Guardians of the Galaxy Vol. 2 (2017)
It’s time for the difficult second album, or rather, cassette. Following the frankly incredible success of Guardians of the Galaxy, director James Gunn returns to have another go around, and, whilst it’s not quite as tight as the first, he still succeeds in creating a fun, psychedelic comedy with the big heart.
Star-Lord (Pratt), Gamora (Saldana), Drax (Bautista), Rocket (Cooper) and Baby Groot (Diesel) now travel together as a unit from job to job, some of it good, some of it bad – a little of both. Whilst being pursued by the elite Sovereign race, led by Ayesha (Debicki), they come across a man/planet named Ego (Russell), who turns out to be none other than Star-Lord’s own dad.
The film starts with an ingenious sequence; as we get back to grips with the rag-tag group of jackasses, they grapple with an inter-dimensional being whilst Baby Groot dances along to Electric Light Orchestra’s Mr. Blue Sky. At once both insanely adorable and savage towards the small aliens that have angered him, it is a joyful experience to witness a tracking shot where most of the chaos happens in the background.
It’s a great opening to the film, but it struggles a little from there. Whilst an enjoyable time at the movies, re-watching it makes it evident that it’s not really about much at all – Star-Lord may find his biological father, but, with maybe Rocket being the exception, there aren’t many character arcs to be found here. At around 137 minutes, it’s not exactly breezy, but the story feels insubstantial, a small adventure in a much larger universe. Watching it feels like a quick catch-up with friends.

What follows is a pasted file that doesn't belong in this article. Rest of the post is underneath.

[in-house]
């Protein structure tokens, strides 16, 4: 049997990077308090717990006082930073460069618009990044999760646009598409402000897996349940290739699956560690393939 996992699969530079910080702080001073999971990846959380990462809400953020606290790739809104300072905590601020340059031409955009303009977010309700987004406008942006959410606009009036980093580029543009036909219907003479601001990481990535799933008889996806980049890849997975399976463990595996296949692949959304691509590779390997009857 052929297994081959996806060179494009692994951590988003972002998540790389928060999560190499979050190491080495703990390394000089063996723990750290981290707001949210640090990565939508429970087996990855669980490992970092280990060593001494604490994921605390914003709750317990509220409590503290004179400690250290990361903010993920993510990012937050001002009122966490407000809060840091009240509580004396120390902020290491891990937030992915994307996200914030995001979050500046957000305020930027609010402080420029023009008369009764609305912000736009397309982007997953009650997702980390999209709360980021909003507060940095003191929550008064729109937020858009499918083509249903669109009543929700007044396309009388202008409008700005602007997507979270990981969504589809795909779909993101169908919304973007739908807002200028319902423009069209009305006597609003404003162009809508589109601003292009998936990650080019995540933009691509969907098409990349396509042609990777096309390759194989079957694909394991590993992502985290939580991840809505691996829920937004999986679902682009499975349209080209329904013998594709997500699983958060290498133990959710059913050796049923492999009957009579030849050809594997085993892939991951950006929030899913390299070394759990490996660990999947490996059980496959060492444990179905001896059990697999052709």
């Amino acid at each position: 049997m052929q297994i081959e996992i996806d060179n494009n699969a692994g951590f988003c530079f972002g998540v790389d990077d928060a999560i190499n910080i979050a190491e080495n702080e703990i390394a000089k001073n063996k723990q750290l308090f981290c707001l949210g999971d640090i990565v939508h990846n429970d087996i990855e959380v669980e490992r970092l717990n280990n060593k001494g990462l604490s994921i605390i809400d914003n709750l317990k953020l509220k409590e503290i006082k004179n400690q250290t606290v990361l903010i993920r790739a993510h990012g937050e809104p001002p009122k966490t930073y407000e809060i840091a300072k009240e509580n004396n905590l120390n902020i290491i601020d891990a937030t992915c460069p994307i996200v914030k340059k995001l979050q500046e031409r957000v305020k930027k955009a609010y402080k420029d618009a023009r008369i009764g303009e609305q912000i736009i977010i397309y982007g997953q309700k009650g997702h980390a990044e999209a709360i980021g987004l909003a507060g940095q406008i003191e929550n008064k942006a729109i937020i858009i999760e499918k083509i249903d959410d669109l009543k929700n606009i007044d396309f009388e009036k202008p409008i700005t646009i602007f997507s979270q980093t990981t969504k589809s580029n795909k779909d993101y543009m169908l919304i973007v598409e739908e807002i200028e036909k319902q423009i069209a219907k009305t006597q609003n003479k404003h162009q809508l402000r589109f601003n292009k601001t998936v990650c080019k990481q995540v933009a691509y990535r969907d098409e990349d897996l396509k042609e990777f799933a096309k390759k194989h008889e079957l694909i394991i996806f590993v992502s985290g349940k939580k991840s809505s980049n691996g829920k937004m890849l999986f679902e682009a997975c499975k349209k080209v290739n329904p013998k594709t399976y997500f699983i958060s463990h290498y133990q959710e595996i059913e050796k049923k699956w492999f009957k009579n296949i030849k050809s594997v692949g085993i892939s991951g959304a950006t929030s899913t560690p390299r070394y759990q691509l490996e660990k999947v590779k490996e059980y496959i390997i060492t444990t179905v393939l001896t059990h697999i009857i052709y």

But, luckily, what friends they are. The cast are all on good form, easily slotting back into their characters and gelling with each other instantly; the chemistry is perhaps even better than in the first. However, it is Michael Rooker as Yondu that shines the most, providing the film with its emotional core, not to mention iconic line delivery (“I’m Mary Poppins y’all!”). A Gunn regular, this might be one of his finest performances.
Kurt Russell, also, has immense fun as Ego, the living planet. Russell has always been larger than life, but you get the sense that it feels this is something he can really sink his teeth into. It doesn’t take a genius to figure out that he is the villain of the piece, and, whilst said villain may have generic intentions (the power of the universe!), it’s one’s of the few times Russell has been gifted the evil role, and he relishes it wholeheartedly.
It’s an insane amount of fun, but not without its negatives. Whilst the first film used its soundtrack to punctuate story beats throughout the film, it feels meandering here, despite being a pretty good soundtrack. In fact, only one song is used to coincide with the film’s events; Brandy (You’re A Fine Girl) by Looking Glass. It’s a shame that this strand of DNA was not transferred from the first film to the second, as it created such an impact back then.
Even though it may contain too little for a film over two hours long, it does, however, have a wonderful subplot regarding Rocket’s inability to let others in. One forgets that Bradley Cooper voices the furry little creature, but it’s a fabulous performance, and one that you can connect to on a deeper level.
It may not be as revelatory as the first, and it does meander throughout, but it still has a heart as big and as gold as any other Disney movie. Consistently funny, it is more The Winter Soldier than Thor: The Dark World in terms of second outings.